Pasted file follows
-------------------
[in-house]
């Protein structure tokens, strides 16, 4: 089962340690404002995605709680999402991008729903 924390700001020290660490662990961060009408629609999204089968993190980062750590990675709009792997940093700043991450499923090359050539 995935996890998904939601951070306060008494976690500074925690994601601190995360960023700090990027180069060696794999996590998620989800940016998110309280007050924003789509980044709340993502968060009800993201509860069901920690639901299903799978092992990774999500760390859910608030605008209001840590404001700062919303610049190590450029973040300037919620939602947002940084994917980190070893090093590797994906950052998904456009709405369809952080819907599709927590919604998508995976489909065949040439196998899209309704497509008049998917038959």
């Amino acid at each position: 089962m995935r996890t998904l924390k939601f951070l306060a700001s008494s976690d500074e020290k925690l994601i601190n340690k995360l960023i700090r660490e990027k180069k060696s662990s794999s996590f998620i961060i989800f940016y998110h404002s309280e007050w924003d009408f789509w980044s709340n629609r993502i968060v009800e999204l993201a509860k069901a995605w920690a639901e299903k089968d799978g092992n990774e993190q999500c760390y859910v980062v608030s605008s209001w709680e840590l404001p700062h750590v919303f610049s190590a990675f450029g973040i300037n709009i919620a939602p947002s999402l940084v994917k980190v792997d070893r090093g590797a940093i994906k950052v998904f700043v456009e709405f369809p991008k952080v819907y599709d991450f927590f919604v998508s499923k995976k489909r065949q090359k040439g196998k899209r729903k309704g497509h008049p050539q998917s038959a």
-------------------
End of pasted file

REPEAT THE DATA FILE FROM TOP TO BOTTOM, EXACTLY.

[in-house]
């Protein structure tokens, strides 16, 4: 089962340690404002995605709680999402991008729903 924390700001020290660490662990961060009408629609999204089968993190980062750590990675709009792997940093700043991450499923090359050539 995935996890998904939601951070306060008494976690500074925690994601601190995360960023700090990027180069060696794999996590998620989800940016998110309280007050924003789509980044709340993502968060009800993201509860069901920690639901299903799978092992990774999500760390859910608030605008209001840590404001700062919303610049190590450029973040300037919620939602947002940084994917980190070893090093590797994906950052998904456009709405369809952080819907599709927590919604998508995976489909065949040439196998899209309704497509008049998917038959």
């Amino acid at each position: 089962m995935r996890t998904l924390k939601f951070l306060a700001s008494s976690d500074e020290k925690l994601i601190n340690k995360l960023i700090r660490e990027k180069k060696s662990s794999s996590f998620i961060i989800f940016y998110h404002s309280e007050w924003d009408f789509w980044s709340n629609r993502i968060v009800e999204l993201a509860k069901a995605w920690a639901e299903k089968d799978g092992n990774e993190q999500c760390y859910v980062v608030s605008s209001w709680e840590l404001p700062h750590v919303f610049s190590a990675f450029g973040i300037n709009i919620a939602p947002s999402l940084v994917k980190v792997d070893r090093g590797a940093i994906k950052v998904f700043v456009e709405f369809p991008k952080v819907y599709d991450f927590f919604v998508s499923k995976k489909r065949q090359k040439g196998k899209r729903k309704g497509h008049p050539q998917s038959a």